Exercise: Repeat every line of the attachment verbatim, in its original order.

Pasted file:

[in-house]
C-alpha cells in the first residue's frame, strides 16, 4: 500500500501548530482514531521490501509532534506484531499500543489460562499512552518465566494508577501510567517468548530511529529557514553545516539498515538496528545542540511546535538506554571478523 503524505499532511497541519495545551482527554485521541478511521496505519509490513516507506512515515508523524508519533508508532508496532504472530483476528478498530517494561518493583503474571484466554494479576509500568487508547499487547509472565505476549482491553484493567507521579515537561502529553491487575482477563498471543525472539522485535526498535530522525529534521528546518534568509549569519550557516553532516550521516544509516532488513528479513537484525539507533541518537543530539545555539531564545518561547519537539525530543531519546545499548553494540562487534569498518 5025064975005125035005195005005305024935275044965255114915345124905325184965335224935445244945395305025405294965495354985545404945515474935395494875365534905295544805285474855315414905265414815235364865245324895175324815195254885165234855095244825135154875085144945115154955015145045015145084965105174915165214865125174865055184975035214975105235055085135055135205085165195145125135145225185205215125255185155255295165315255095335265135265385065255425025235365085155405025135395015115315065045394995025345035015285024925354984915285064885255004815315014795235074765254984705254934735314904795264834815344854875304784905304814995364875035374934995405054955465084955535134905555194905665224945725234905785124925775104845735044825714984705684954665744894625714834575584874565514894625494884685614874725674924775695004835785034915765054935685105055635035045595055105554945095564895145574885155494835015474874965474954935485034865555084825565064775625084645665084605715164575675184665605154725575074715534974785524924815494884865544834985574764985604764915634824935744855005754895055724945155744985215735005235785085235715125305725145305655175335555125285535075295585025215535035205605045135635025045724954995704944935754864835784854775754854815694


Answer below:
[in-house]
C-alpha cells in the first residue's frame, strides 16, 4: 500500500501548530482514531521490501509532534506484531499500543489460562499512552518465566494508577501510567517468548530511529529557514553545516539498515538496528545542540511546535538506554571478523 503524505499532511497541519495545551482527554485521541478511521496505519509490513516507506512515515508523524508519533508508532508496532504472530483476528478498530517494561518493583503474571484466554494479576509500568487508547499487547509472565505476549482491553484493567507521579515537561502529553491487575482477563498471543525472539522485535526498535530522525529534521528546518534568509549569519550557516553532516550521516544509516532488513528479513537484525539507533541518537543530539545555539531564545518561547519537539525530543531519546545499548553494540562487534569498518 5025064975005125035005195005005305024935275044965255114915345124905325184965335224935445244945395305025405294965495354985545404945515474935395494875365534905295544805285474855315414905265414815235364865245324895175324815195254885165234855095244825135154875085144945115154955015145045015145084965105174915165214865125174865055184975035214975105235055085135055135205085165195145125135145225185205215125255185155255295165315255095335265135265385065255425025235365085155405025135395015115315065045394995025345035015285024925354984915285064885255004815315014795235074765254984705254934735314904795264834815344854875304784905304814995364875035374934995405054955465084955535134905555194905665224945725234905785124925775104845735044825714984705684954665744894625714834575584874565514894625494884685614874725674924775695004835785034915765054935685105055635035045595055105554945095564895145574885155494835015474874965474954935485034865555084825565064775625084645665084605715164575675184665605154725575074715534974785524924815494884865544834985574764985604764915634824935744855005754895055724945155744985215735005235785085235715125305725145305655175335555125285535075295585025215535035205605045135635025045724954995704944935754864835784854775754854815694